diseases of the older ages - cataract, macular degeneration, diabetic retinopathy, glaucoma take their toll. It suggests that the condition persists well beyond the childhood years, resistant to therapy and leaving its victims vulnerable to the above mentioned disease in later life. PART II BASIC ASPECTS AND PATHOPHYSIOLOGY Definition of Amblyopia: The Greek word amblyopia refers to a dimness or dullness of vision. Amblyopia is a real diminution of vision usually, but not exclusively in one eye, for which no appropriate structural cause exits that is either visible ophthalmoscopically or found in the afferent visual pathway. It is caused by abnormal visual experience early in life. Although classic definition stress that amblyopia is visual loss with no associated organic defect, in fact there is always an abnormality, be it strabismus, or Isoametropia, anisometropia, media opacity which predisposes the eye or eyes to become amblyopic. Amblyopia is primarily a defect of central vision; the peripheral visual field nearly always remains normal. Neurophysiology of vision The retino-geniculo-cortical pathway that provides the neural substrate for visual perception consists of : •

Magno and parvo cells of retinal ganglion cell layer

Lateral geniculate body (LGB)

Primary visual cortex (Brodmann's area 17)

Magnocellular (M) and parvooellular (P) systems Theses are the main systems in retino-geniculo cortical pathway Magnocellular System: •

Magnocellular retinal cells have large soma with large dendritic fields and large axons.

Magnocellular cells are rare in foveal area and increase in number towards periphery

Synapse with magnocellular neurons in LGB. The Magnocellular geniculate axons terminate in striate cortex layer IV Cα.

The Magnoceilular system is sensitive to moving stimuli and relatively insensitive to color.

Parvocellular System:


Parvocellular retinal ganglion cells have small soma and small dendritic fields.

Relatively high density in fovea and decreases in number as retinal eccentricity increases.

The Parvocellular retinal ganglion cells synapse with the Parvocellular LGB cells,

The Parvocellular geniculate axons terminate I layer IV Cβ of striate cortex

The Parvocellular system gives a slow tonic response to visual stimulation and carries high resolution information about object's borders and color contrast and is important for shape perception and the ability to see standing objects in detail.

Lateral Geniculate Boby (LGB) •

The lateral geniculate body consists of six purely monocular laminae (four dorsal Parvocellular and two ventral mangocelluiar laminae)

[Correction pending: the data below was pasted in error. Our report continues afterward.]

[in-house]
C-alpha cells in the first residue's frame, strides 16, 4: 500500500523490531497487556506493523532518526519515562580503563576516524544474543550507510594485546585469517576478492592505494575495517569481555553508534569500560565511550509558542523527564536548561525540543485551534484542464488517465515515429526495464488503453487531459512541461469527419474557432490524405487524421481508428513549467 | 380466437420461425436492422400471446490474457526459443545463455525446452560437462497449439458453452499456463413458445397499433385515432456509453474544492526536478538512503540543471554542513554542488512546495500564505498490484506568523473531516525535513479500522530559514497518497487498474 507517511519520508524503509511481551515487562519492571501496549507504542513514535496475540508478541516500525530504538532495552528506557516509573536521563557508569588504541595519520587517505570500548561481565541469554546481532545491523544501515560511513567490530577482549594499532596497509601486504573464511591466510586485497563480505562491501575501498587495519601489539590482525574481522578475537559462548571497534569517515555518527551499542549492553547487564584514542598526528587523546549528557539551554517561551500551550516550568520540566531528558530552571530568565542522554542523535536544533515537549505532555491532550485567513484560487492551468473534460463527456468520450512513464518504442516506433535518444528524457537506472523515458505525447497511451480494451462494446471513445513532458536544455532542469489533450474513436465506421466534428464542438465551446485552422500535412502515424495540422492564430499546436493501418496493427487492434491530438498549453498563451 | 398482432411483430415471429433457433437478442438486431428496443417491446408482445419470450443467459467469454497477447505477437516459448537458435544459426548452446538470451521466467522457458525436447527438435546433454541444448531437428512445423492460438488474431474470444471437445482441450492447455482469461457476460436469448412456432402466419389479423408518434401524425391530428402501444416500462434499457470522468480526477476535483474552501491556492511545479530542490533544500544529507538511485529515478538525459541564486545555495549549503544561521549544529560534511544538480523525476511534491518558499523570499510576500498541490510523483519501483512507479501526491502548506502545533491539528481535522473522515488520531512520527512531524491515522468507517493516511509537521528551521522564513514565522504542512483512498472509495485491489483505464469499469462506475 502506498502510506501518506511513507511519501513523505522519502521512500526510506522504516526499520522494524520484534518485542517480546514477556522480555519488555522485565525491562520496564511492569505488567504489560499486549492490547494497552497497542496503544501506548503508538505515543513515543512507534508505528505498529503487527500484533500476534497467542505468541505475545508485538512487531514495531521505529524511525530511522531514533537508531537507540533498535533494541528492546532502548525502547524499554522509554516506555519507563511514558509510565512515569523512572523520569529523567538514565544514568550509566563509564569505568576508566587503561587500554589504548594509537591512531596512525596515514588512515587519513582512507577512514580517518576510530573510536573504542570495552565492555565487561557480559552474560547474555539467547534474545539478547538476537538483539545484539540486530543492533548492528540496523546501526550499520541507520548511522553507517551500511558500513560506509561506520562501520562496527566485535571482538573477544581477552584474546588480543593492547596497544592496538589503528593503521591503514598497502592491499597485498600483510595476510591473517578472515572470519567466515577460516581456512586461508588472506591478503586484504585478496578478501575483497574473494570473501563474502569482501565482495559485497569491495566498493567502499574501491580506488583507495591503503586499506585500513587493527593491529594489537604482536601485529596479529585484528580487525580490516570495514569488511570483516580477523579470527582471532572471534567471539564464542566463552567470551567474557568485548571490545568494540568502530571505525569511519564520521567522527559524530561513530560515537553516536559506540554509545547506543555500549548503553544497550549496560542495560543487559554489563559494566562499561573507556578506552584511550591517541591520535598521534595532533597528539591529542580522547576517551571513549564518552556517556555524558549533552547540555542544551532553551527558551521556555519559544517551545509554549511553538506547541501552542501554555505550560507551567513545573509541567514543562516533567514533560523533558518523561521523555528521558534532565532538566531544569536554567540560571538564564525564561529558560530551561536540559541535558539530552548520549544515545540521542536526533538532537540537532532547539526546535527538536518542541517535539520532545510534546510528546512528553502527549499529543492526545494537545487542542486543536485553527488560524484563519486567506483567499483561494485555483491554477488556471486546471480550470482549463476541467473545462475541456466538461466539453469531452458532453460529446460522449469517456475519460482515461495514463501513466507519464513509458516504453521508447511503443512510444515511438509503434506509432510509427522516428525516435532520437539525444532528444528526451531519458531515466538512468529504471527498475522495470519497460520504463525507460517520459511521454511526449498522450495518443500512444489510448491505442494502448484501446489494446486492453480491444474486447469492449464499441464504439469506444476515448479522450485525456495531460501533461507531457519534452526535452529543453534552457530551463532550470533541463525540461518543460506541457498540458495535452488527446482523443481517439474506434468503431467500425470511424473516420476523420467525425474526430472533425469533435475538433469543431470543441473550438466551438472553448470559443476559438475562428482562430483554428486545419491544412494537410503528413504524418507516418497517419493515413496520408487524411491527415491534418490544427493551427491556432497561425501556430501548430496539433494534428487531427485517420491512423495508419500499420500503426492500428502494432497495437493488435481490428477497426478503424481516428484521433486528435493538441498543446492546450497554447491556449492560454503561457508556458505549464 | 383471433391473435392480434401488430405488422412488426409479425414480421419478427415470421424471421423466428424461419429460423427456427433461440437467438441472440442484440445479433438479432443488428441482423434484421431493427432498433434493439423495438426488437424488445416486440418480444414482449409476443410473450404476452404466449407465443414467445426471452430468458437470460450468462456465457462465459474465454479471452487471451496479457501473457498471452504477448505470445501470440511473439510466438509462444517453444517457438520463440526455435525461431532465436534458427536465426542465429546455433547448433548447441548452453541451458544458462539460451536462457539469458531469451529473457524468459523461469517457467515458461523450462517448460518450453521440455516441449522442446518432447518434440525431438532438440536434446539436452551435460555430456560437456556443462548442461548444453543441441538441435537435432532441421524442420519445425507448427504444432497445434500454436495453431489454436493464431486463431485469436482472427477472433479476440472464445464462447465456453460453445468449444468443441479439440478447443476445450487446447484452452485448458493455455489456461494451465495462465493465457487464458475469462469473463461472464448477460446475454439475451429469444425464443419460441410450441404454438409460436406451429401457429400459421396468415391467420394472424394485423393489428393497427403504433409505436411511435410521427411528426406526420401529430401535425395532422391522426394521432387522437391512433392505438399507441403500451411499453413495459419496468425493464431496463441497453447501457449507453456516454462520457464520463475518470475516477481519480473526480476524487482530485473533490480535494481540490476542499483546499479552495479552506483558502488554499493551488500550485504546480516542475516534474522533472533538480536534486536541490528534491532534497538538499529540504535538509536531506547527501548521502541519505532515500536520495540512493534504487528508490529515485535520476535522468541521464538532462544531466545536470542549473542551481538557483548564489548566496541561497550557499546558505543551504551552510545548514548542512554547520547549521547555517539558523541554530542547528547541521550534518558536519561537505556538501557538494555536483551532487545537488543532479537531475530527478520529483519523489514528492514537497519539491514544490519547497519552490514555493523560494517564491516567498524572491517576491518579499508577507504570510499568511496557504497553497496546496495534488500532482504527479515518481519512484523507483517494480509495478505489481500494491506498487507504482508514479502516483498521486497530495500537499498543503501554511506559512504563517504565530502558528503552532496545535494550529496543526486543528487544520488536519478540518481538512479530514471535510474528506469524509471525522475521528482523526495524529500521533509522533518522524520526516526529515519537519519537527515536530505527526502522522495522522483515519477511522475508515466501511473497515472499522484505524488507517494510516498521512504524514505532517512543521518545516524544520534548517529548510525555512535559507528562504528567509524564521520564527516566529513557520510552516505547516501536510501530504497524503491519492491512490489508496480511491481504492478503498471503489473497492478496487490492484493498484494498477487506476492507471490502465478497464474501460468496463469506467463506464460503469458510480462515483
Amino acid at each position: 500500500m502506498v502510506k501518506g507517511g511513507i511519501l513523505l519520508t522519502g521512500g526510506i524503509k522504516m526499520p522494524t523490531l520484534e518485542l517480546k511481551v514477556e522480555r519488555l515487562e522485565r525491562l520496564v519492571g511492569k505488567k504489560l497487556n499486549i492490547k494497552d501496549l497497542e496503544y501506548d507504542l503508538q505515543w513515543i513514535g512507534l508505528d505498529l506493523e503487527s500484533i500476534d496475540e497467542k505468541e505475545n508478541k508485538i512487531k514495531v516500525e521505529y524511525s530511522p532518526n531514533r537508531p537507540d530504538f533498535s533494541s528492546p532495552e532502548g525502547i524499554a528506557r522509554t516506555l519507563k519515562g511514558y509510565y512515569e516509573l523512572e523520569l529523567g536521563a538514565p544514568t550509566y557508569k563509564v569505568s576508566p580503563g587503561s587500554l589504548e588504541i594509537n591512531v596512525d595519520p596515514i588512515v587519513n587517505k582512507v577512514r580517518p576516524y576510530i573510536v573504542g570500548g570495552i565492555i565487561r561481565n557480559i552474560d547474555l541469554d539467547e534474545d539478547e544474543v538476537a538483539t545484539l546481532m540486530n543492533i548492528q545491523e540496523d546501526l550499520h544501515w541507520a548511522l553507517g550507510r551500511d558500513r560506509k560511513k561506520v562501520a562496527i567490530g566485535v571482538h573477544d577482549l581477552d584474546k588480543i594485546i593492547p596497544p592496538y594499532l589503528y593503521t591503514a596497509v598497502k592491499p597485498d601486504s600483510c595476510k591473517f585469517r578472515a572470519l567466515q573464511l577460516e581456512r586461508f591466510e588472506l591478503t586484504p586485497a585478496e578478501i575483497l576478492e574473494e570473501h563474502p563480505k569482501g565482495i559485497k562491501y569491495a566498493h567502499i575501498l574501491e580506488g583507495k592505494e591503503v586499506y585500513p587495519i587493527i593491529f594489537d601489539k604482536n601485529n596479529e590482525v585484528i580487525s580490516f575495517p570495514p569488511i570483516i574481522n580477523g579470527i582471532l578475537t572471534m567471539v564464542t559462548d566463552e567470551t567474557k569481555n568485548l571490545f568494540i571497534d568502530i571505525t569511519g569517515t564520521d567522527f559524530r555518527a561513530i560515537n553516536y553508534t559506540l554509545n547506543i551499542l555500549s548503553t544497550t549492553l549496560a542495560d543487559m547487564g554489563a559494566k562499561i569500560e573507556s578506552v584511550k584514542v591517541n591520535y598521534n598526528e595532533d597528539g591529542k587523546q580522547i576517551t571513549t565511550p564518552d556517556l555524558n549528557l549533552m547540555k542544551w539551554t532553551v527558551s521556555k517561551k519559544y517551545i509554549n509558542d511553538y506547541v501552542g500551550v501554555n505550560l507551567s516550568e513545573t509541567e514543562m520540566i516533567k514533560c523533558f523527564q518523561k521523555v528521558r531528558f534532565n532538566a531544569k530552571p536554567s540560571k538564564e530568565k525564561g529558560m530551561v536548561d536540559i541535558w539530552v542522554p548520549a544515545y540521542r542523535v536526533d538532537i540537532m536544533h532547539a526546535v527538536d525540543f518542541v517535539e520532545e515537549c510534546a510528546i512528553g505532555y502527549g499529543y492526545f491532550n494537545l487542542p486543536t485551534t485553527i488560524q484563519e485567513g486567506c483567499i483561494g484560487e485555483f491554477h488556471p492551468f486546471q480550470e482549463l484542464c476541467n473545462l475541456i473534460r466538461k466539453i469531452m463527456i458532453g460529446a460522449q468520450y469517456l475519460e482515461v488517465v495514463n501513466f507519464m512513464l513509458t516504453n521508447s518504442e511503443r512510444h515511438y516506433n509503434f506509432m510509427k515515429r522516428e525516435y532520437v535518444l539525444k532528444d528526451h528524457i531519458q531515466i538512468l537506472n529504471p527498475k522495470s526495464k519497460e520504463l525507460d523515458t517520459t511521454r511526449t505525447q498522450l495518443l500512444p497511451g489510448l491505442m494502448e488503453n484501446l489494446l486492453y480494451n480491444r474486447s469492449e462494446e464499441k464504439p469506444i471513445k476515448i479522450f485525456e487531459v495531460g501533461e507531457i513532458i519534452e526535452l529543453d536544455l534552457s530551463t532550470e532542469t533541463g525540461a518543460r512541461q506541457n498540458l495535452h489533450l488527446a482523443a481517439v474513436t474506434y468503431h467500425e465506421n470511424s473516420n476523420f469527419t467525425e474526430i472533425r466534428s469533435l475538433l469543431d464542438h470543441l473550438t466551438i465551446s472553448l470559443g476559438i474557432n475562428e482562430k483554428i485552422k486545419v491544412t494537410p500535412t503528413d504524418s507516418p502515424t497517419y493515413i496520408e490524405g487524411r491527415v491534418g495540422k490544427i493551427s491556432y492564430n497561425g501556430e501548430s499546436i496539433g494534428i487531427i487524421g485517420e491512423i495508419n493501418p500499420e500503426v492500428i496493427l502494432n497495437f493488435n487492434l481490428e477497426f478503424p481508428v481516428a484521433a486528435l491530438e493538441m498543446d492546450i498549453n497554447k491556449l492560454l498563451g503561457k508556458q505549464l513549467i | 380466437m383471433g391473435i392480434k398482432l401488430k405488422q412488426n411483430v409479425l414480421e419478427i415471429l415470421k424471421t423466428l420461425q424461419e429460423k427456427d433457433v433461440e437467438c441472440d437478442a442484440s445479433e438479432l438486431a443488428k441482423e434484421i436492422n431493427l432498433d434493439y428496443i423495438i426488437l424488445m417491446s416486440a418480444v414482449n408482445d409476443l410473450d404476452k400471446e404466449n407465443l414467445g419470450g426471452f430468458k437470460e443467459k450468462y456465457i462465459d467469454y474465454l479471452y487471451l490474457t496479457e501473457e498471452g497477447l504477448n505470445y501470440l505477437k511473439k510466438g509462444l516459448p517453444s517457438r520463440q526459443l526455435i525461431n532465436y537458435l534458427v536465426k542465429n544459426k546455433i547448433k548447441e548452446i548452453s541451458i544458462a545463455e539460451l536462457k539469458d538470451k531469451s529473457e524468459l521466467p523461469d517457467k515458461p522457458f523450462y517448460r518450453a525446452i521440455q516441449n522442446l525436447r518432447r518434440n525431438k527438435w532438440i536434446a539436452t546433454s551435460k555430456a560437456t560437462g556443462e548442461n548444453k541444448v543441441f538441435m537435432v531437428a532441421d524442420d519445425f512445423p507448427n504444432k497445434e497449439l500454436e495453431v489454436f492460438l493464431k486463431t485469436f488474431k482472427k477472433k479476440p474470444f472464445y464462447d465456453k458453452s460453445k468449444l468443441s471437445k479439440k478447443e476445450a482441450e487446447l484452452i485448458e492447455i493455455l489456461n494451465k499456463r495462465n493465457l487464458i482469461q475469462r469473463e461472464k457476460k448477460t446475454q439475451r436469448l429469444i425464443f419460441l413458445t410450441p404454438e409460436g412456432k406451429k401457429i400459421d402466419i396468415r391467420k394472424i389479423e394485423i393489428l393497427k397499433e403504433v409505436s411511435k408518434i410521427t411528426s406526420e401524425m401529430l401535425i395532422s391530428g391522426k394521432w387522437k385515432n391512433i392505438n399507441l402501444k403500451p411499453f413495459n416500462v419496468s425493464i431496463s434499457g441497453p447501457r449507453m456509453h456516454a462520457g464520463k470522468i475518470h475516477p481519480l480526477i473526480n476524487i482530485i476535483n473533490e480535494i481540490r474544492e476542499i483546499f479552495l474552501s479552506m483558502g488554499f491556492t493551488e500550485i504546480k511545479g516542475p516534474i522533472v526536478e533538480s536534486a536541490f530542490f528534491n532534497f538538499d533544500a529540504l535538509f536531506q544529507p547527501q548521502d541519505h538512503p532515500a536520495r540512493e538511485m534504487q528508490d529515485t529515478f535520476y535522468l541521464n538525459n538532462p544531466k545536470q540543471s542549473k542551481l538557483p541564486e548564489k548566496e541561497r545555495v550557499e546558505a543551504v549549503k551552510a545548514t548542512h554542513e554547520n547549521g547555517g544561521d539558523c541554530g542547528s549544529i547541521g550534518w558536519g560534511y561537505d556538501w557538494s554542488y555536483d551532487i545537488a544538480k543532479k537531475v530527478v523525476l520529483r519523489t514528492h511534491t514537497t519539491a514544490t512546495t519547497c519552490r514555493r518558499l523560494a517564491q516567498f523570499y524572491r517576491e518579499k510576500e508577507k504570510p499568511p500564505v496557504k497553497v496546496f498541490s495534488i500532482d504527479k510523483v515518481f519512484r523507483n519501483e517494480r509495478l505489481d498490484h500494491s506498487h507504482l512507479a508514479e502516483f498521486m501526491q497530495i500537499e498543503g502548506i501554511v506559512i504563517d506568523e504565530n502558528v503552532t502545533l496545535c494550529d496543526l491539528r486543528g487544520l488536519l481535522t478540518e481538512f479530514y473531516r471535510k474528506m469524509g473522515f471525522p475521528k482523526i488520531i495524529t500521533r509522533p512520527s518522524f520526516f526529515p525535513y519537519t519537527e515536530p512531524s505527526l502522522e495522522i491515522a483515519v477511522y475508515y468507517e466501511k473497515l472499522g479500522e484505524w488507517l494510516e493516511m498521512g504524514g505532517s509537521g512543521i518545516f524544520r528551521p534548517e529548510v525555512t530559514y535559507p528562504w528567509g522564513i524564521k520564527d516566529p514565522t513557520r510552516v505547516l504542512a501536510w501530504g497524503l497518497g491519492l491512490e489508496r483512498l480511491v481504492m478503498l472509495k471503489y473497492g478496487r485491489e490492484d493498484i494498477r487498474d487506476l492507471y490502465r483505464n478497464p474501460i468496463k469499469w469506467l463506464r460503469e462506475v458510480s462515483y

Geniculate laminae 1(Parvo), 4 (parvo) and 6 (Magno) receive axons from contralateral nasal retina; laminae 2 (Parvo), 3 (Parvo) and 5 (Magno) receive axons from temporal retina.

The LGB is the principal thalamic visual nucleus linking the retina and the striate cortex.

Striate Cortex The striate cortex performs the basic analysis of geniculate input and then transmit its essence to higher peristriate cortical areas for further interpretation. The monocular separation through the lateral geniculate laminae continues into the striate cortex (VI), where the geniculate axon terminal from the right and left eye are segregated into a system of alternating parallel stripes called ocular dominance columns. NEUROPHYSILOGIC MECHANISM OF AMBLYOPIA Understanding of different neurophysiologic mechanisms that underlie amblyopia is still far from complete. The studies of experimental modification of visual experience in animal and laboratory testing of amblyopic humans have provided some insights. When a young child experiences abnormal visual experience, there may be a loss of visual function that persists even after the optical or ocular problems are corrected. Amblyopia or "lazy eye" often develops when unequal refractive power (anisometropia) or misalignment of the visual axis (Strabismus) of the two eyes interferes with focused and balanced binocular vision early in development. This leads to a condition in which information from the affected eye is not processed properly because of binocular competition and visual acuity is reduced relative to the normal eye. Thus amblyopia is a disease of the development of the central visual system.